0

1

2

3

d) Another function of flip-flops used as counters is as frequency dividers. The circuit above can be used as a simple divide by 2, 4, 8 or 16 frequency divider. Put a 1 kHz clock signal into the input of the above circuit and observe the input and each of the outputs on the 2 channels of your oscilloscope. e) The above counter is known as a ripple counter. Another type, in which the clock pulses are applied simultaneously to each flip-flop is known as a synchronous counter. Construct the synchronous counter below which divides by 3. Construct a truth table for the circuit to verify that it does operate as claimed, and graph the input and output waveforms.

f / 3 OUT

J Q

J Q

K Q

K Q

Clock f in

II: Pulse measuring circuits: Logic circuits can be used to form some standard laboratory circuits used to process and analyze information received in the form of discrete pulses. This is the usual signal provided by particle counters such as scintillation detectors, photomultipliers, channeltrons, etc. It is common to convert other types of signal to pulse form so that they can be processed by digital logic circuitry. Some of the more common circuits are as follows: a) Coincidence gate A simple AND or NAND gate can serve as a coincidence circuit. Such a circuit produces an output signal if and only if pulses are received by both inputs simultaneously. b) Anticoincidence gate

In digital terminology, this is an EXCLUSIVE OR gate. It produces an output pulse if one input terminal receives a pulse but no output if both inputs receive simultaneous pulses. An EXCLUSIVE OR gate constructed from NAND gates is shown below. The actual gates are provided in the 7400 QUAD 2-input integrated circuit (see Appendix). Assemble the circuit as shown and determine its truth table. c) Comparator

+9 V

3

8 7

2 LM311 10K

1

4 1K

The comparator is a circuit that is partly analog but has a logical function. Its function is to compare two inputs (signal and reference) and output a high or low depending on which is larger. Connect the circuit as shown and observe the output for a sine and a square wave input of various voltages at a few hundred Hz. The reference input is provided by the 10KS potentiometer connected between ground and 9 V. For simplicity, we are using only a positive power supply (9 V battery) rather than a bipolar (±) power supply. Because of this, you will get an inappropriate output for a negative input. Use your oscilloscope to monitor the input and keep it between 0 and 9 V. Display both the input and output on your oscilloscope and observe the effect on the output pulse width as you vary the signal or reference amplitude. For this section and the rest of this experiment, your report should include a sketch of the waveforms with timing and amplitude information indicated. d) Monostable multivibrator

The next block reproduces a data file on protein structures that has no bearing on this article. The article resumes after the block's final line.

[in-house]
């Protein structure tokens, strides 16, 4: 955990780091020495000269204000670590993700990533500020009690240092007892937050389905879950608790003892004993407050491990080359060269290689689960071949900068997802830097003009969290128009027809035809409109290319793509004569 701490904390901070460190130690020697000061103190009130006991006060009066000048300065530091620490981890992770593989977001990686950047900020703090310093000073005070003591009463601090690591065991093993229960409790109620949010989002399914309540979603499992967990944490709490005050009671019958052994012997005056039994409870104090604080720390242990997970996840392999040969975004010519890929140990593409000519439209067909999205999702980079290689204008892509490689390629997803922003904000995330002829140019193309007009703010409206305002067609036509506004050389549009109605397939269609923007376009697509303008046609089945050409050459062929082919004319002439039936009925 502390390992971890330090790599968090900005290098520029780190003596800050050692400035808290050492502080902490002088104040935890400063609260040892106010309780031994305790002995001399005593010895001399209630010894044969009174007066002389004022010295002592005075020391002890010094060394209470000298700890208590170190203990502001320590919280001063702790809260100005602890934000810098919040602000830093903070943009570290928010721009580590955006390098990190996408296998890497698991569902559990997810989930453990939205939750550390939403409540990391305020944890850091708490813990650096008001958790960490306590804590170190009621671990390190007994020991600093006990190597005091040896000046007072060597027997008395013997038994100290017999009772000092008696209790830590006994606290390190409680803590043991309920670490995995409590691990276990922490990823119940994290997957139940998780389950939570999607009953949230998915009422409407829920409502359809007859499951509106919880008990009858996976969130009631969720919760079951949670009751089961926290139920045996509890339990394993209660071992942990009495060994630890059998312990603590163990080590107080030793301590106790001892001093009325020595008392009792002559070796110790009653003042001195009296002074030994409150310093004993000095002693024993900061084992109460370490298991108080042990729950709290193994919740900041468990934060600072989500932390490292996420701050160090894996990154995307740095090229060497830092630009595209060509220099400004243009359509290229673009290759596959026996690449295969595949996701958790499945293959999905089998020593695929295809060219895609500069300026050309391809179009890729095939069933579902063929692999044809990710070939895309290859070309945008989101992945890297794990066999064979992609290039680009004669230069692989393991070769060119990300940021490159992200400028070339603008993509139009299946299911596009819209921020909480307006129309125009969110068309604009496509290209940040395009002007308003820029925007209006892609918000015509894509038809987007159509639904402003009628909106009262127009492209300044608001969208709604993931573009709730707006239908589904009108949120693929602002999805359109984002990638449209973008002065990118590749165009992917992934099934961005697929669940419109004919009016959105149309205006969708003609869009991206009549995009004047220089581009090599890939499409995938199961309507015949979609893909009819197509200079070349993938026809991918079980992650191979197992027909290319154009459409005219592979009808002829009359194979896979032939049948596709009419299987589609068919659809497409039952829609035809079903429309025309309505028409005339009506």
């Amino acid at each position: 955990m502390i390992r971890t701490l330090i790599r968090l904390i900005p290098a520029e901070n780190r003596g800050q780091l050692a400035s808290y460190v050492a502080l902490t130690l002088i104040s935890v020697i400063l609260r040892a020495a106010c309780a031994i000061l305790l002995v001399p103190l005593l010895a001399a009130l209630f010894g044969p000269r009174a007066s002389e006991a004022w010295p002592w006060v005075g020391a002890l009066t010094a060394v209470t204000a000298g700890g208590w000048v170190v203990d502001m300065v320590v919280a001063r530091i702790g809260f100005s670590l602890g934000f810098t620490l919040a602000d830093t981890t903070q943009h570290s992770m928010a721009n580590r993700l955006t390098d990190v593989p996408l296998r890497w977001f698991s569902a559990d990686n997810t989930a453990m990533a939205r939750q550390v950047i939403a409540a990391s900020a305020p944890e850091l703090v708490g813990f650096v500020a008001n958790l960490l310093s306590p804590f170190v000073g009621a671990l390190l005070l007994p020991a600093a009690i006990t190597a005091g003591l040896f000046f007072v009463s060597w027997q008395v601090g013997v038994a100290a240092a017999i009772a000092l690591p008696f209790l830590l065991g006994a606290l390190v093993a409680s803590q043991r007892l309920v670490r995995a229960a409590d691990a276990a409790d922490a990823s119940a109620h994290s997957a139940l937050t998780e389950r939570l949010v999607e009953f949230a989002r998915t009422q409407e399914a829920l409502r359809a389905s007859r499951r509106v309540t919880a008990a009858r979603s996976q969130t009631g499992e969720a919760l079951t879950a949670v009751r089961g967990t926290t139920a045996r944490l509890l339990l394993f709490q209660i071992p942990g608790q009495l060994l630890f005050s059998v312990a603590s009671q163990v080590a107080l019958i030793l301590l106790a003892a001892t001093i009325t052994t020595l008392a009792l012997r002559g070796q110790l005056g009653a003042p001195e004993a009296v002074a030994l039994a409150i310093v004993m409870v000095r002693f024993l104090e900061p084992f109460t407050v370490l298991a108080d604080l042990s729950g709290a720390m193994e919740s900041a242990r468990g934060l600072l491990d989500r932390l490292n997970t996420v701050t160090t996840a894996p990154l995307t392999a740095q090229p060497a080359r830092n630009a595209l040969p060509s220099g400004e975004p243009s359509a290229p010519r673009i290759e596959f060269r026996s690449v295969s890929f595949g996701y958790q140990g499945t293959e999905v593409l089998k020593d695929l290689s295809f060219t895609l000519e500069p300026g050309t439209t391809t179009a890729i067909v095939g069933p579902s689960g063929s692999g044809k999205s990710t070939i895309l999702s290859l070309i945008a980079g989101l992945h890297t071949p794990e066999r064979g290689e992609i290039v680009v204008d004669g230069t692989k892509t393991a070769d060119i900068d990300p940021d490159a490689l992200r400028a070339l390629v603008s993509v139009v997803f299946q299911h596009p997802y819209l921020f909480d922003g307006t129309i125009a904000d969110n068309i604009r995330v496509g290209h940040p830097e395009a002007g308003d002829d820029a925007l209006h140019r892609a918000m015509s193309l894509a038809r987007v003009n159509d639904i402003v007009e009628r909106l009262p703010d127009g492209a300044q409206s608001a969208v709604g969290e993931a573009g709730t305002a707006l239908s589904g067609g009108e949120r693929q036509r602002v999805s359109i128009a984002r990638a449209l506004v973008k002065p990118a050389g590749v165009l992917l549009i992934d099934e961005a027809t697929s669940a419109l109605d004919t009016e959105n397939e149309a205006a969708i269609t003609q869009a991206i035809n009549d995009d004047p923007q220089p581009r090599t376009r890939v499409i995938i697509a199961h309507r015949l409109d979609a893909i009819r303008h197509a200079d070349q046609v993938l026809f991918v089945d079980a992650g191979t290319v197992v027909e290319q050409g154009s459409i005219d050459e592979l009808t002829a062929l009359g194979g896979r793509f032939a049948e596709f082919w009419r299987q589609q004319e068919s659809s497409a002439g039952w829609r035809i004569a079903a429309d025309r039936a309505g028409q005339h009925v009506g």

10 K R1 +5 v

.01 µf C 1

Vcc

IN

14

13

12

11

10 2K

9

8

1

2

3

4

5

6

7

Q

Q

OUT

.01 µf

Pulses of varying widths can be awkward to deal with in a digital counting or timing circuit, so a monostable multivibrator (also called a "one-shot") is used to produce a constant-width pulse. The output pulse may be triggered by either the rising or falling edge of the input pulse. Connect the output of your comparator circuit to the input of the one-shot circuit (74121) shown below and observe the output of the one-shot as you again vary the signal amplitude. The pulse width of the output of the one-shot is determined by the time constant of the RC circuit formed by R1 and C1. Leave C1 at 0.01µf and observe the effect of varying R1. You may use a decade resistance box for R1 if one is available. e) Single Channel Analyzer Explain how the addition of another comparator set to a different voltage, and an EXCLUSIVE OR gate can be used to produce an output pulse only if the input is between two levels. Such a device is known as a single channel analyser, a name which makes sense in the context of what a multichannel analyser (MCA) does. Sketch out such a circuit in your report.